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Case Basics
Docket No. 
Morris A. Kent, Jr.
United States
(for the petitioner)
(for the petitioner)
(for the respondent)
Facts of the Case 

Morris A. Kent Jr., a 16-year-old boy, was detained and interrogated by the police in connection with several incidents involving robbery and rape. After Kent admitted some involvement, the juvenile court waived its jurisdiction. This allowed Kent to be tried as an adult. Kent was indicted in district court. Kent moved to dismiss the indictment because the juvenile court did not conduct a “full investigation” before waiving jurisdiction, as required by the Juvenile Court Act. A jury found Kent guilty and sentenced him to serve 30-90 years in prison. The U.S. Court of Appeals for the District of Columbia Circuit affirmed, although it noted that the juvenile court judge provided no reason for the waiver.


Was the juvenile court’s waiver of jurisdiction valid?

Decision: 5 votes for Kent, 4 vote(s) against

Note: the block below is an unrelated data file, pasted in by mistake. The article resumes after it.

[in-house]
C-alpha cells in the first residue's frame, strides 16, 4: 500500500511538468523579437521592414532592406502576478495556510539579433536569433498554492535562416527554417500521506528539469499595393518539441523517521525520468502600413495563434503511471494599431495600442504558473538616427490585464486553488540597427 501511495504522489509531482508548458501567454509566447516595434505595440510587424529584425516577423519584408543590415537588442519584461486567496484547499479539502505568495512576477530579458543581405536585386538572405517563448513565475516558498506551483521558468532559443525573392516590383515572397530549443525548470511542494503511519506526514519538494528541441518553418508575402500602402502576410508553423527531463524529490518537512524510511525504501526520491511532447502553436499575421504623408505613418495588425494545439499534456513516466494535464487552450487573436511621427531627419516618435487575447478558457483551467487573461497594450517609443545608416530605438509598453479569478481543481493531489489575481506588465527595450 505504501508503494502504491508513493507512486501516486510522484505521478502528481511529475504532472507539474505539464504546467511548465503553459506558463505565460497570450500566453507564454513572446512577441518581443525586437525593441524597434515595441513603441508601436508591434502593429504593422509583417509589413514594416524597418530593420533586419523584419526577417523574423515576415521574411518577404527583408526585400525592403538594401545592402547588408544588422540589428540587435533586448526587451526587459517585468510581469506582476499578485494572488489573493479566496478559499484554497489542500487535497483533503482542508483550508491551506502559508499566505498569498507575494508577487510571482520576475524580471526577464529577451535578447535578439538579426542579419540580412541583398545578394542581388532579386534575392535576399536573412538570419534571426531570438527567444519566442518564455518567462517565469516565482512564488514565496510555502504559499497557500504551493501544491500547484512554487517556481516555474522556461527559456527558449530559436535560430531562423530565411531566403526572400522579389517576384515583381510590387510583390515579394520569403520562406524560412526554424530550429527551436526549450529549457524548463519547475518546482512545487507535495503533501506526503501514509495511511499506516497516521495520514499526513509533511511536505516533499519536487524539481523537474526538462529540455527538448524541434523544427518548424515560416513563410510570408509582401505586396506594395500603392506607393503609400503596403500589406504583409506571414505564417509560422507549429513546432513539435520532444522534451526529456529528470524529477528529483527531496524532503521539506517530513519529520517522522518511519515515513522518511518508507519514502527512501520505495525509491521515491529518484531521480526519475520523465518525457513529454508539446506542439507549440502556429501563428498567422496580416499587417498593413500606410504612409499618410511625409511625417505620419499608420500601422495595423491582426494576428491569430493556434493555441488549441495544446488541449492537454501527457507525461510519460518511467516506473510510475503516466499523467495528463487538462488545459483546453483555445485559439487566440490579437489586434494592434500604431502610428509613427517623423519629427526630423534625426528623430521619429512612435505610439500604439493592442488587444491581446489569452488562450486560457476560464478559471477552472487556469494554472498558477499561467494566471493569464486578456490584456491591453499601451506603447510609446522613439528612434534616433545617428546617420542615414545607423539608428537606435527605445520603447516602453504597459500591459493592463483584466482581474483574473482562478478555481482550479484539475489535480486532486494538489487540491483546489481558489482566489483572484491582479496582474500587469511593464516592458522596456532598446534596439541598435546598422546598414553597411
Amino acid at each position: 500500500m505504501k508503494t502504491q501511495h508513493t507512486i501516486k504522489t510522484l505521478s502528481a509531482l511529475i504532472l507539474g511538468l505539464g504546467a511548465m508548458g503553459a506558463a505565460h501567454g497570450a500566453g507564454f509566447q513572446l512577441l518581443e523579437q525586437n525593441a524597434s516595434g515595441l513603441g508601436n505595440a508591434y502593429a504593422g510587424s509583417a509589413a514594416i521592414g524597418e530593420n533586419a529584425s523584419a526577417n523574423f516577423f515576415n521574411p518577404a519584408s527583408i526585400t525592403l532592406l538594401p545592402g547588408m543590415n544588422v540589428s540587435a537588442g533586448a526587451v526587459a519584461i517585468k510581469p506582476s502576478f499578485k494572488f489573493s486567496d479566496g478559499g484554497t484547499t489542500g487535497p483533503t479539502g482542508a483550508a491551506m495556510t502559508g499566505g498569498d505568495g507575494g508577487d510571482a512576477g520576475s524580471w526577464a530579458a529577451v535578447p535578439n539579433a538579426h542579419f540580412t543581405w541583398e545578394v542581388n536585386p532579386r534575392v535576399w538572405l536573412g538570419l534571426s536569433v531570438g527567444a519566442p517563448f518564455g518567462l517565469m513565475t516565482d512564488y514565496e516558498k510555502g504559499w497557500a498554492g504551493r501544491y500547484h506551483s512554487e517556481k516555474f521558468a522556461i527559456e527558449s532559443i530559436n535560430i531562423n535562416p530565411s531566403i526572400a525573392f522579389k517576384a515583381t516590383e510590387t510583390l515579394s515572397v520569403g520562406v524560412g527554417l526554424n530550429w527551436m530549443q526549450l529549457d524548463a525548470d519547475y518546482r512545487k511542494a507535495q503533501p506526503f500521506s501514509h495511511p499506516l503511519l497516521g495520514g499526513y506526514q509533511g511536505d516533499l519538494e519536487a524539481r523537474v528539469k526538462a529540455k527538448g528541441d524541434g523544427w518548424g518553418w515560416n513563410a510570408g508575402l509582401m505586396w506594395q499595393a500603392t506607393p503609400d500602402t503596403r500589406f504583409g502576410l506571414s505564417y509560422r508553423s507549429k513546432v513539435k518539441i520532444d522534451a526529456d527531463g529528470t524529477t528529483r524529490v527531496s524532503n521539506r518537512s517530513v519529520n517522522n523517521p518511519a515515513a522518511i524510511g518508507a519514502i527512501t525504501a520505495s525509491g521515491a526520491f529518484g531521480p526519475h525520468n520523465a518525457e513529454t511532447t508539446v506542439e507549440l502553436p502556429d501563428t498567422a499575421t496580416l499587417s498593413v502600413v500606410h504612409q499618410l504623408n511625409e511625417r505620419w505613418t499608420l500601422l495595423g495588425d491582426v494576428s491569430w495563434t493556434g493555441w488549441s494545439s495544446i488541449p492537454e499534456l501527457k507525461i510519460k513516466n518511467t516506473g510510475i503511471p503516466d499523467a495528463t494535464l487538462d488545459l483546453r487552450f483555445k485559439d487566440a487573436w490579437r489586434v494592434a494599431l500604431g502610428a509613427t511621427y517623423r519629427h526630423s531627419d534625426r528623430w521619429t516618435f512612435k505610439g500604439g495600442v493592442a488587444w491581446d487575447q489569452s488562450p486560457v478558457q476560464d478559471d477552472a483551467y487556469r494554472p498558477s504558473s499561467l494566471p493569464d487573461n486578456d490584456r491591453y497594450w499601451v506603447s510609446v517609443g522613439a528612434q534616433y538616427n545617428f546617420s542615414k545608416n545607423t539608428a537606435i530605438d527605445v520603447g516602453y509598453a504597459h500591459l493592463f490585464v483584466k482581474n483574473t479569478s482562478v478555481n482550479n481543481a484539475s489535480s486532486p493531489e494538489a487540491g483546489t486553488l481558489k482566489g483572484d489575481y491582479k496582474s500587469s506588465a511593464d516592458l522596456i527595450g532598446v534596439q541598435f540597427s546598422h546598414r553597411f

Legal provision:

No. In a 5-4 decision, Justice Abe Fortas wrote for the majority. The Supreme Court determined there was not a sufficient investigation prior to the juvenile court waiver of jurisdiction. Kent did not receive a hearing, access to counsel, or access to his record prior to the waiver. The Court remanded the case to the district court to determine whether the waiver was proper. Because Kent was 21 years old at the time of this decision, the juvenile court no longer had jurisdiction if the waiver was proper. In light of this, the Court ordered that the conviction be vacated if the waiver was improper and sustained if proper.

Justice Potter Stewart wrote a dissent stating he would vacate the judgment and remand the case for reconsideration in light of two recent decisions by the court of appeals. Justice Hugo L. Black, Justice John M. Harlan, and Justice Byron R. White joined in the dissent.

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KENT v. UNITED STATES. The Oyez Project at IIT Chicago-Kent College of Law. 26 August 2015. <>.
KENT v. UNITED STATES, The Oyez Project at IIT Chicago-Kent College of Law, (last visited August 26, 2015).
"KENT v. UNITED STATES," The Oyez Project at IIT Chicago-Kent College of Law, accessed August 26, 2015,